Five key points on Modicare: India’s soon to be rolled-out National Health Insurance Scheme

By Laura Downey Sep. 17, 2018

As India gets ready for the introduction of Modicare, reported to be the largest government-sponsored insurance scheme in the world with a target population of 500 million, we highlight five key points about the revolutionary health scheme.

1. The poor are the primary beneficiaries of this scheme

Modicare’ s predecessor, the government-run health insurance programme Rashtriya Swasthya Bima Yojana (RSBY), covered only those identified in the national census as below the World Bank-defined ‘poverty line’ of $1.90 per day. Under Modicare, coverage criteria will expand to include identified occupational categories of urban workers’ and their families.

2. The scheme covers secondary and tertiary care only

There are approximately 1,500 secondary and tertiary care procedures nominated in the package of services covered under the scheme.

3. Responsibility for financing the scheme will be shared between the Central and the State governments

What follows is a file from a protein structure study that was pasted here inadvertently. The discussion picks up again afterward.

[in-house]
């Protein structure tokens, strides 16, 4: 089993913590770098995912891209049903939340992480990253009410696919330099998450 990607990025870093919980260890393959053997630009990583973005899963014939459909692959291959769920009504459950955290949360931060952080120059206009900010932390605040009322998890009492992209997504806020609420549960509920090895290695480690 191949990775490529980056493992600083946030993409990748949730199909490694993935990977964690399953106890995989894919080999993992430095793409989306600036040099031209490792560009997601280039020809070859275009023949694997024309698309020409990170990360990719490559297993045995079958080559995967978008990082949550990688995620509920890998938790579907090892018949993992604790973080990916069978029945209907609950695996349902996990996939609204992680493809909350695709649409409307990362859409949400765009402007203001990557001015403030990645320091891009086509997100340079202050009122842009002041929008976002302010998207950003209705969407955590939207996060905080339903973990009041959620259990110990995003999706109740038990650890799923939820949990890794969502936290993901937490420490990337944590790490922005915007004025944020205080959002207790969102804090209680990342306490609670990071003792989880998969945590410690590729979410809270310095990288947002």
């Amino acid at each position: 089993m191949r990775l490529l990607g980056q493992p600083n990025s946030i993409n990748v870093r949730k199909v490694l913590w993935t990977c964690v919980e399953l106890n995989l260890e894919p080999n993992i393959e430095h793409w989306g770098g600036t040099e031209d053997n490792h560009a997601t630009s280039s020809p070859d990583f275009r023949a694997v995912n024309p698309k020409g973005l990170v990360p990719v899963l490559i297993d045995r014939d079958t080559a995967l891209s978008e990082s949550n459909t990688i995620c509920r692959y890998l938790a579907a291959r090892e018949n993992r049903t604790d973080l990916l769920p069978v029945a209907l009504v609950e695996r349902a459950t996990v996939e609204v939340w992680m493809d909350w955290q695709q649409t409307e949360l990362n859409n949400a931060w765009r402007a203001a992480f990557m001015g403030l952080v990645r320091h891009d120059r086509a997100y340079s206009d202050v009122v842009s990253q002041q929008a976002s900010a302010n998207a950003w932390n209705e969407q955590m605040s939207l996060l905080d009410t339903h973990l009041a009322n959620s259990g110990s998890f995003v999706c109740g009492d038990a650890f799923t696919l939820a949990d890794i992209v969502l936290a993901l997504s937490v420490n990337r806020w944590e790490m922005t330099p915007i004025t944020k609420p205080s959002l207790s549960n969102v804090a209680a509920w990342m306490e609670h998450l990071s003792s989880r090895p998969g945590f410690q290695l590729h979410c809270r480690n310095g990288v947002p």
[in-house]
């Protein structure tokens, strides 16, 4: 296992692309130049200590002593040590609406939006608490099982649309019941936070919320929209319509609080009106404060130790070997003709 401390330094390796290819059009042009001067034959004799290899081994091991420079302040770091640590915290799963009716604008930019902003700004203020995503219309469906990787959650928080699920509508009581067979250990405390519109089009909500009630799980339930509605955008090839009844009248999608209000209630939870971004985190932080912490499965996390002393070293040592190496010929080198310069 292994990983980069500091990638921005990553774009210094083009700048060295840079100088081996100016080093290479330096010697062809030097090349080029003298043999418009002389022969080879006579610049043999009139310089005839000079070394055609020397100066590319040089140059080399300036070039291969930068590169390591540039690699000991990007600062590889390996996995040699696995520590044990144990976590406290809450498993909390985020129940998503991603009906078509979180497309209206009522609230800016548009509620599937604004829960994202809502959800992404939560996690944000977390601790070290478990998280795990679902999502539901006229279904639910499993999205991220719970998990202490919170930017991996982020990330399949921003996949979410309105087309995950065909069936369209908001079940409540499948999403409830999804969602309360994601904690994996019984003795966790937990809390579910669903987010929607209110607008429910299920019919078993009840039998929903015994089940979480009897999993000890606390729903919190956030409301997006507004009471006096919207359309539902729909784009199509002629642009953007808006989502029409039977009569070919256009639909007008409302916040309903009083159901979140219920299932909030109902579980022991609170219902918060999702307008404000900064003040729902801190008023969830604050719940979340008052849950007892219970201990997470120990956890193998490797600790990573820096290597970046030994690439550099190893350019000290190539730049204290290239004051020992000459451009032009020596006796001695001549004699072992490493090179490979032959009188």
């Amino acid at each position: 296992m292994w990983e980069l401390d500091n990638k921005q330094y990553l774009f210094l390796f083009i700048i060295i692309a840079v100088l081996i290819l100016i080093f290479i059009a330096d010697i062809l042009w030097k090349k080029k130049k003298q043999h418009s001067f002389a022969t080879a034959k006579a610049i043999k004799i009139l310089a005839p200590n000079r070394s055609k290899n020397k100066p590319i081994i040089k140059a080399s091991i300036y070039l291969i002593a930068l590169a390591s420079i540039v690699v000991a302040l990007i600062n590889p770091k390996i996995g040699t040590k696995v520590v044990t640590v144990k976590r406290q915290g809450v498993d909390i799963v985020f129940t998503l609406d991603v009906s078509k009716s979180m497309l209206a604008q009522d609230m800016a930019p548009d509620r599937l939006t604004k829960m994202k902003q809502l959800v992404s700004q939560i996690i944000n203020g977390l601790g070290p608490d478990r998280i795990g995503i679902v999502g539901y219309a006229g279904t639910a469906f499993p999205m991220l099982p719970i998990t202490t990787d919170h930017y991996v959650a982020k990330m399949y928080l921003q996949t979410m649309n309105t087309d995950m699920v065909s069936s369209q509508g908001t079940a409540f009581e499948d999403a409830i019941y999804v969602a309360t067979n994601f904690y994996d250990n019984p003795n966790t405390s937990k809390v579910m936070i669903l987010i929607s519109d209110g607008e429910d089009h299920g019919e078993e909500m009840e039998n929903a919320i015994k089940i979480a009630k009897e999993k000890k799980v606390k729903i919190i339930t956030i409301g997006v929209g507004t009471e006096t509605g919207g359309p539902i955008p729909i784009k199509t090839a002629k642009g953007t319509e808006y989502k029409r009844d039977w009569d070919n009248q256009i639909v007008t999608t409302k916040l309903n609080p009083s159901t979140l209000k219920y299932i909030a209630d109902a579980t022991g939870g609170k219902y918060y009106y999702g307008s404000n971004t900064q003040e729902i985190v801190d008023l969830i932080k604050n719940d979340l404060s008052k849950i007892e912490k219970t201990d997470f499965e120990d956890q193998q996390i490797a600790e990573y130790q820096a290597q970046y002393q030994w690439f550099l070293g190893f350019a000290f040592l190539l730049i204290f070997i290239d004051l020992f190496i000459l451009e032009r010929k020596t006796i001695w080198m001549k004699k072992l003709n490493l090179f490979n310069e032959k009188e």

Purchasing will occur through a State-run trust fund or a market-driven tendering process. The States will be given flexibility over the financial administration of the scheme. 

4. Beneficiaries can avail benefits in both public and empanelled private facilities

States will be given flexibility over choice of care providers and means of purchasing and procurement.

5. The Scheme will pioneer the use of a novel digital information capture system

Utilising India’s biometric ID scheme, ‘Aadhar’ identification cards will be used to capture details of enrolment, claims and reimbursement activity in each State.

The rollout of such an ambitious scheme in a country as large and diverse as India faces challenges, including the identification of and outreach to beneficiaries; putting in place adequate governance and regulatory mechanisms to reduce fraud and low value care; and making sure finances allocated to provide for the scheme match local need.

Ensuring the delivery of high quality of care will perhaps be the most important challenge to address, given India’s recent ranking in terms of quality and accessibility of healthcare in the Lancets’ Global Burden of Disease study.

Nevertheless, Modicare represents a unique opportunity to provide access to healthcare to a population that sorely needs it, moving India one step closer to Universal Health Coverage and bridging economic, gender and social divides.

The scheme is due to launch next week on 25 September.